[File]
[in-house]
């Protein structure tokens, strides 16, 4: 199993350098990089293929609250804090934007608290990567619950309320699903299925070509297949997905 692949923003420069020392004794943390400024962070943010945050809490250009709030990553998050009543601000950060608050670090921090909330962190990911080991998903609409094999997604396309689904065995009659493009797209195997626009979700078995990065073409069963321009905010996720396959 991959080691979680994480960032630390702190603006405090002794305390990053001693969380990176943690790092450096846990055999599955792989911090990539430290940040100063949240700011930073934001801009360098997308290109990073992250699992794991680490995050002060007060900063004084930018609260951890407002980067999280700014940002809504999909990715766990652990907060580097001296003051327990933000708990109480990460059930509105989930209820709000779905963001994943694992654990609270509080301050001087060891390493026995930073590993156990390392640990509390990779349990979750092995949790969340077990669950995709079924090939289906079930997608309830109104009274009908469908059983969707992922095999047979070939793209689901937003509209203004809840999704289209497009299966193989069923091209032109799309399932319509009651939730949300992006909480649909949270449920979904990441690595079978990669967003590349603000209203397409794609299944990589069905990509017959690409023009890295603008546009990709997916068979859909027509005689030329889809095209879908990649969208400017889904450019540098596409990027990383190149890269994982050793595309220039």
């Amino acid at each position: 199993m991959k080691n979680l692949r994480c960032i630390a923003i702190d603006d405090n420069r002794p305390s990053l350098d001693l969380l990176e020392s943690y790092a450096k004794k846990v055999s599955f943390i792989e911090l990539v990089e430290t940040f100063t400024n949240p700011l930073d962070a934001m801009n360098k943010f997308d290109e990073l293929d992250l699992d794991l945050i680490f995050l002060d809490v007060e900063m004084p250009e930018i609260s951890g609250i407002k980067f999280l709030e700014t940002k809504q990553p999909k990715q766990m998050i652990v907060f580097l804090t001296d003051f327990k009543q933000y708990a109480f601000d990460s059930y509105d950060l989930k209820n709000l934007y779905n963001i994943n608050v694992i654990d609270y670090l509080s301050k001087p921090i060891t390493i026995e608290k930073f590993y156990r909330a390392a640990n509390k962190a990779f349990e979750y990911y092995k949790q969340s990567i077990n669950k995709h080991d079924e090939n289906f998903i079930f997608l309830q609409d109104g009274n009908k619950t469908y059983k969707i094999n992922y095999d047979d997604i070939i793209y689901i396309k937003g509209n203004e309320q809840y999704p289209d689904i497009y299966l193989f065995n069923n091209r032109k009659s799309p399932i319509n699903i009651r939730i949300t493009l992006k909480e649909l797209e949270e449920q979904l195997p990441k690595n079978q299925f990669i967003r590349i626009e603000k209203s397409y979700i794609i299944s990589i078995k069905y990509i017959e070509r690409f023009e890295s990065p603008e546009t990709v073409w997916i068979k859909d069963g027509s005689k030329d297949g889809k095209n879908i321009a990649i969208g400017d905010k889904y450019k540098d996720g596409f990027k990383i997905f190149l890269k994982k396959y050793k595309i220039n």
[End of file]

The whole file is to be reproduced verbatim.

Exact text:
[in-house]
């Protein structure tokens, strides 16, 4: 199993350098990089293929609250804090934007608290990567619950309320699903299925070509297949997905 692949923003420069020392004794943390400024962070943010945050809490250009709030990553998050009543601000950060608050670090921090909330962190990911080991998903609409094999997604396309689904065995009659493009797209195997626009979700078995990065073409069963321009905010996720396959 991959080691979680994480960032630390702190603006405090002794305390990053001693969380990176943690790092450096846990055999599955792989911090990539430290940040100063949240700011930073934001801009360098997308290109990073992250699992794991680490995050002060007060900063004084930018609260951890407002980067999280700014940002809504999909990715766990652990907060580097001296003051327990933000708990109480990460059930509105989930209820709000779905963001994943694992654990609270509080301050001087060891390493026995930073590993156990390392640990509390990779349990979750092995949790969340077990669950995709079924090939289906079930997608309830109104009274009908469908059983969707992922095999047979070939793209689901937003509209203004809840999704289209497009299966193989069923091209032109799309399932319509009651939730949300992006909480649909949270449920979904990441690595079978990669967003590349603000209203397409794609299944990589069905990509017959690409023009890295603008546009990709997916068979859909027509005689030329889809095209879908990649969208400017889904450019540098596409990027990383190149890269994982050793595309220039």
């Amino acid at each position: 199993m991959k080691n979680l692949r994480c960032i630390a923003i702190d603006d405090n420069r002794p305390s990053l350098d001693l969380l990176e020392s943690y790092a450096k004794k846990v055999s599955f943390i792989e911090l990539v990089e430290t940040f100063t400024n949240p700011l930073d962070a934001m801009n360098k943010f997308d290109e990073l293929d992250l699992d794991l945050i680490f995050l002060d809490v007060e900063m004084p250009e930018i609260s951890g609250i407002k980067f999280l709030e700014t940002k809504q990553p999909k990715q766990m998050i652990v907060f580097l804090t001296d003051f327990k009543q933000y708990a109480f601000d990460s059930y509105d950060l989930k209820n709000l934007y779905n963001i994943n608050v694992i654990d609270y670090l509080s301050k001087p921090i060891t390493i026995e608290k930073f590993y156990r909330a390392a640990n509390k962190a990779f349990e979750y990911y092995k949790q969340s990567i077990n669950k995709h080991d079924e090939n289906f998903i079930f997608l309830q609409d109104g009274n009908k619950t469908y059983k969707i094999n992922y095999d047979d997604i070939i793209y689901i396309k937003g509209n203004e309320q809840y999704p289209d689904i497009y299966l193989f065995n069923n091209r032109k009659s799309p399932i319509n699903i009651r939730i949300t493009l992006k909480e649909l797209e949270e449920q979904l195997p990441k690595n079978q299925f990669i967003r590349i626009e603000k209203s397409y979700i794609i299944s990589i078995k069905y990509i017959e070509r690409f023009e890295s990065p603008e546009t990709v073409w997916i068979k859909d069963g027509s005689k030329d297949g889809k095209n879908i321009a990649i969208g400017d905010k889904y450019k540098d996720g596409f990027k990383i997905f190149l890269k994982k396959y050793k595309i220039n």